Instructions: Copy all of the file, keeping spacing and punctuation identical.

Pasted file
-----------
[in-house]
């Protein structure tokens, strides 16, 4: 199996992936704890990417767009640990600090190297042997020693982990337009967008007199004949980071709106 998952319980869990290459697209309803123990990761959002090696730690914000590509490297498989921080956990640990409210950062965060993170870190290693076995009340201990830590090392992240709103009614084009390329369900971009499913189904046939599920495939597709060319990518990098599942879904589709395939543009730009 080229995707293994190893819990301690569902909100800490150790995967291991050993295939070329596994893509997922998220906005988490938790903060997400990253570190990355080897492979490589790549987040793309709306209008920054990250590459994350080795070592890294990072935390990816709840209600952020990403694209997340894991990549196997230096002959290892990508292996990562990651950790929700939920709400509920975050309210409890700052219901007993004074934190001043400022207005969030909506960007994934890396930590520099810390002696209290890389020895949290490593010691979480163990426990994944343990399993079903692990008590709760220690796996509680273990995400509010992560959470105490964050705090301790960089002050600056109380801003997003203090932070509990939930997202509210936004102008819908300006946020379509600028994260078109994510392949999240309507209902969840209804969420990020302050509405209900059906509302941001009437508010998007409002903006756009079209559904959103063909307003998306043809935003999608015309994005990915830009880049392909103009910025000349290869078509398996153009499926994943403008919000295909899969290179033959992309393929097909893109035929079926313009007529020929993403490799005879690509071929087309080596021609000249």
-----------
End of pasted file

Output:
[in-house]
């Protein structure tokens, strides 16, 4: 199996992936704890990417767009640990600090190297042997020693982990337009967008007199004949980071709106 998952319980869990290459697209309803123990990761959002090696730690914000590509490297498989921080956990640990409210950062965060993170870190290693076995009340201990830590090392992240709103009614084009390329369900971009499913189904046939599920495939597709060319990518990098599942879904589709395939543009730009 080229995707293994190893819990301690569902909100800490150790995967291991050993295939070329596994893509997922998220906005988490938790903060997400990253570190990355080897492979490589790549987040793309709306209008920054990250590459994350080795070592890294990072935390990816709840209600952020990403694209997340894991990549196997230096002959290892990508292996990562990651950790929700939920709400509920975050309210409890700052219901007993004074934190001043400022207005969030909506960007994934890396930590520099810390002696209290890389020895949290490593010691979480163990426990994944343990399993079903692990008590709760220690796996509680273990995400509010992560959470105490964050705090301790960089002050600056109380801003997003203090932070509990939930997202509210936004102008819908300006946020379509600028994260078109994510392949999240309507209902969840209804969420990020302050509405209900059906509302941001009437508010998007409002903006756009079209559904959103063909307003998306043809935003999608015309994005990915830009880049392909103009910025000349290869078509398996153009499926994943403008919000295909899969290179033959992309393929097909893109035929079926313009007529020929993403490799005879690509071929087309080596021609000249």